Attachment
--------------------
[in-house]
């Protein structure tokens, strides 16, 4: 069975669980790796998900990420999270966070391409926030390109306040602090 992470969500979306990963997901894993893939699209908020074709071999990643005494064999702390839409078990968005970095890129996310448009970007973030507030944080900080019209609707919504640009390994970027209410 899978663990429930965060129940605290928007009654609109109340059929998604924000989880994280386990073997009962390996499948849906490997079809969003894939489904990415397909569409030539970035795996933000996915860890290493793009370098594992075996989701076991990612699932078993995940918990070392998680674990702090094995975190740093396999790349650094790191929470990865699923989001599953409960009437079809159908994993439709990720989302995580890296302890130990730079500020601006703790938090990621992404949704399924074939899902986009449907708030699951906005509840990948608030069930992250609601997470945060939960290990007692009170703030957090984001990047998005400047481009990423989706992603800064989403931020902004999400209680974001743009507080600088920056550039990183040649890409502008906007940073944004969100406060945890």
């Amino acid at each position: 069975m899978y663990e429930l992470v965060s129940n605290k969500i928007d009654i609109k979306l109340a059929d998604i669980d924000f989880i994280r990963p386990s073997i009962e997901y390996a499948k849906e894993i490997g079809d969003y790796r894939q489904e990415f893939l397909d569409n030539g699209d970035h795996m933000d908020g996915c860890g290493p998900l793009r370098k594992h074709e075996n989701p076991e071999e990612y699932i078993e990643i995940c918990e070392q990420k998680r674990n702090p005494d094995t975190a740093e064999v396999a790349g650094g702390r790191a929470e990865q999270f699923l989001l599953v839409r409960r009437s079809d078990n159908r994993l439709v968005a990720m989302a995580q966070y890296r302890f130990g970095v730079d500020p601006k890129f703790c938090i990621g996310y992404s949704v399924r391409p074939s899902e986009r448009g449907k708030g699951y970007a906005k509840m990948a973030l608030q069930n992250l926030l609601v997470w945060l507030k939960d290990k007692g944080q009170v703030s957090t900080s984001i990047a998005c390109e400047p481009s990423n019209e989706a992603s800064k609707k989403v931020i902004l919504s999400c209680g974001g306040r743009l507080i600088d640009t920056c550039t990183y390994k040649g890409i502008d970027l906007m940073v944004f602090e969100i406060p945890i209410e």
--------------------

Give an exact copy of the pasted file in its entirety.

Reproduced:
[in-house]
């Protein structure tokens, strides 16, 4: 069975669980790796998900990420999270966070391409926030390109306040602090 992470969500979306990963997901894993893939699209908020074709071999990643005494064999702390839409078990968005970095890129996310448009970007973030507030944080900080019209609707919504640009390994970027209410 899978663990429930965060129940605290928007009654609109109340059929998604924000989880994280386990073997009962390996499948849906490997079809969003894939489904990415397909569409030539970035795996933000996915860890290493793009370098594992075996989701076991990612699932078993995940918990070392998680674990702090094995975190740093396999790349650094790191929470990865699923989001599953409960009437079809159908994993439709990720989302995580890296302890130990730079500020601006703790938090990621992404949704399924074939899902986009449907708030699951906005509840990948608030069930992250609601997470945060939960290990007692009170703030957090984001990047998005400047481009990423989706992603800064989403931020902004999400209680974001743009507080600088920056550039990183040649890409502008906007940073944004969100406060945890």
């Amino acid at each position: 069975m899978y663990e429930l992470v965060s129940n605290k969500i928007d009654i609109k979306l109340a059929d998604i669980d924000f989880i994280r990963p386990s073997i009962e997901y390996a499948k849906e894993i490997g079809d969003y790796r894939q489904e990415f893939l397909d569409n030539g699209d970035h795996m933000d908020g996915c860890g290493p998900l793009r370098k594992h074709e075996n989701p076991e071999e990612y699932i078993e990643i995940c918990e070392q990420k998680r674990n702090p005494d094995t975190a740093e064999v396999a790349g650094g702390r790191a929470e990865q999270f699923l989001l599953v839409r409960r009437s079809d078990n159908r994993l439709v968005a990720m989302a995580q966070y890296r302890f130990g970095v730079d500020p601006k890129f703790c938090i990621g996310y992404s949704v399924r391409p074939s899902e986009r448009g449907k708030g699951y970007a906005k509840m990948a973030l608030q069930n992250l926030l609601v997470w945060l507030k939960d290990k007692g944080q009170v703030s957090t900080s984001i990047a998005c390109e400047p481009s990423n019209e989706a992603s800064k609707k989403v931020i902004l919504s999400c209680g974001g306040r743009l507080i600088d640009t920056c550039t990183y390994k040649g890409i502008d970027l906007m940073v944004f602090e969100i406060p945890i209410e």